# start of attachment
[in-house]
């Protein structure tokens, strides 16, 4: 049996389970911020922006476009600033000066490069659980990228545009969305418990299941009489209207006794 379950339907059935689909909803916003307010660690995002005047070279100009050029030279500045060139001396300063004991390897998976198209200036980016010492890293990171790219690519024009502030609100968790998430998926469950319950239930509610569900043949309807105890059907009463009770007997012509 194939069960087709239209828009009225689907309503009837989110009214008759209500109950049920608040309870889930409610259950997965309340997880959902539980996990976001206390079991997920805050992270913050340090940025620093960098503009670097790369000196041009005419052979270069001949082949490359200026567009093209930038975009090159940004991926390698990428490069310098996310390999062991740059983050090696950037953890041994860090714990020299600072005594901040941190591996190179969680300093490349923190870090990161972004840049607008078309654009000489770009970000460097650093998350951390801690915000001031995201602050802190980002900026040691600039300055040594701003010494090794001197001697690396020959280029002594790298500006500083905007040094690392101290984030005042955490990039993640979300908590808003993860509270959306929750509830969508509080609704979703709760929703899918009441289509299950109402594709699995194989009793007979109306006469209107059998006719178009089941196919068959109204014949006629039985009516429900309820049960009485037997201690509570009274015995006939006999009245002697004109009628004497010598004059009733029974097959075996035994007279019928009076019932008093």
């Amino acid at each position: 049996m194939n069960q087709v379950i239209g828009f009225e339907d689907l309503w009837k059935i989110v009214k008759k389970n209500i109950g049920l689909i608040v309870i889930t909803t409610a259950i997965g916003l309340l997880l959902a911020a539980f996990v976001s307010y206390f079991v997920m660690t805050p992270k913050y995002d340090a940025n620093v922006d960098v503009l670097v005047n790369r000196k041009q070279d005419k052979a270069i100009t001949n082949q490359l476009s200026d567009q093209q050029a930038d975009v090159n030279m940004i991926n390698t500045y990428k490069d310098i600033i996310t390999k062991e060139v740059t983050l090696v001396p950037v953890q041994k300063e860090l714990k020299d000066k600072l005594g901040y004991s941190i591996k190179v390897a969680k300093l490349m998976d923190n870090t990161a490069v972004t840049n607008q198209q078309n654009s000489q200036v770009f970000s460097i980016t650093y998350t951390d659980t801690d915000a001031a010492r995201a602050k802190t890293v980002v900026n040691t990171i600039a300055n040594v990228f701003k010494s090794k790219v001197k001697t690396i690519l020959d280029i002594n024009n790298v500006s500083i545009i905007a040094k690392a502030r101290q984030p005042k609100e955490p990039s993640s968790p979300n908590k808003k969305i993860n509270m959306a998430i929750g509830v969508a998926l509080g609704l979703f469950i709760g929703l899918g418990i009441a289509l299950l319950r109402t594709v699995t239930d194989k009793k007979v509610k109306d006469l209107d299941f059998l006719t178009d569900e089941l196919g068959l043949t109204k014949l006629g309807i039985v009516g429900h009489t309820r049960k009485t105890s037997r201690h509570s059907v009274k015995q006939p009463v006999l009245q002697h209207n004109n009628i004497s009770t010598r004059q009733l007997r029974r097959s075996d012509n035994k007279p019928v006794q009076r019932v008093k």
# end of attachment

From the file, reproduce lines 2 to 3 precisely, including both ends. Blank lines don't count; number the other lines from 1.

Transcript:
């Protein structure tokens, strides 16, 4: 049996389970911020922006476009600033000066490069659980990228545009969305418990299941009489209207006794 379950339907059935689909909803916003307010660690995002005047070279100009050029030279500045060139001396300063004991390897998976198209200036980016010492890293990171790219690519024009502030609100968790998430998926469950319950239930509610569900043949309807105890059907009463009770007997012509 194939069960087709239209828009009225689907309503009837989110009214008759209500109950049920608040309870889930409610259950997965309340997880959902539980996990976001206390079991997920805050992270913050340090940025620093960098503009670097790369000196041009005419052979270069001949082949490359200026567009093209930038975009090159940004991926390698990428490069310098996310390999062991740059983050090696950037953890041994860090714990020299600072005594901040941190591996190179969680300093490349923190870090990161972004840049607008078309654009000489770009970000460097650093998350951390801690915000001031995201602050802190980002900026040691600039300055040594701003010494090794001197001697690396020959280029002594790298500006500083905007040094690392101290984030005042955490990039993640979300908590808003993860509270959306929750509830969508509080609704979703709760929703899918009441289509299950109402594709699995194989009793007979109306006469209107059998006719178009089941196919068959109204014949006629039985009516429900309820049960009485037997201690509570009274015995006939006999009245002697004109009628004497010598004059009733029974097959075996035994007279019928009076019932008093």
């Amino acid at each position: 049996m194939n069960q087709v379950i239209g828009f009225e339907d689907l309503w009837k059935i989110v009214k008759k389970n209500i109950g049920l689909i608040v309870i889930t909803t409610a259950i997965g916003l309340l997880l959902a911020a539980f996990v976001s307010y206390f079991v997920m660690t805050p992270k913050y995002d340090a940025n620093v922006d960098v503009l670097v005047n790369r000196k041009q070279d005419k052979a270069i100009t001949n082949q490359l476009s200026d567009q093209q050029a930038d975009v090159n030279m940004i991926n390698t500045y990428k490069d310098i600033i996310t390999k062991e060139v740059t983050l090696v001396p950037v953890q041994k300063e860090l714990k020299d000066k600072l005594g901040y004991s941190i591996k190179v390897a969680k300093l490349m998976d923190n870090t990161a490069v972004t840049n607008q198209q078309n654009s000489q200036v770009f970000s460097i980016t650093y998350t951390d659980t801690d915000a001031a010492r995201a602050k802190t890293v980002v900026n040691t990171i600039a300055n040594v990228f701003k010494s090794k790219v001197k001697t690396i690519l020959d280029i002594n024009n790298v500006s500083i545009i905007a040094k690392a502030r101290q984030p005042k609100e955490p990039s993640s968790p979300n908590k808003k969305i993860n509270m959306a998430i929750g509830v969508a998926l509080g609704l979703f469950i709760g929703l899918g418990i009441a289509l299950l319950r109402t594709v699995t239930d194989k009793k007979v509610k109306d006469l209107d299941f059998l006719t178009d569900e089941l196919g068959l043949t109204k014949l006629g309807i039985v009516g429900h009489t309820r049960k009485t105890s037997r201690h509570s059907v009274k015995q006939p009463v006999l009245q002697h209207n004109n009628i004497s009770t010598r004059q009733l007997r029974r097959s075996d012509n035994k007279p019928v006794q009076r019932v008093k």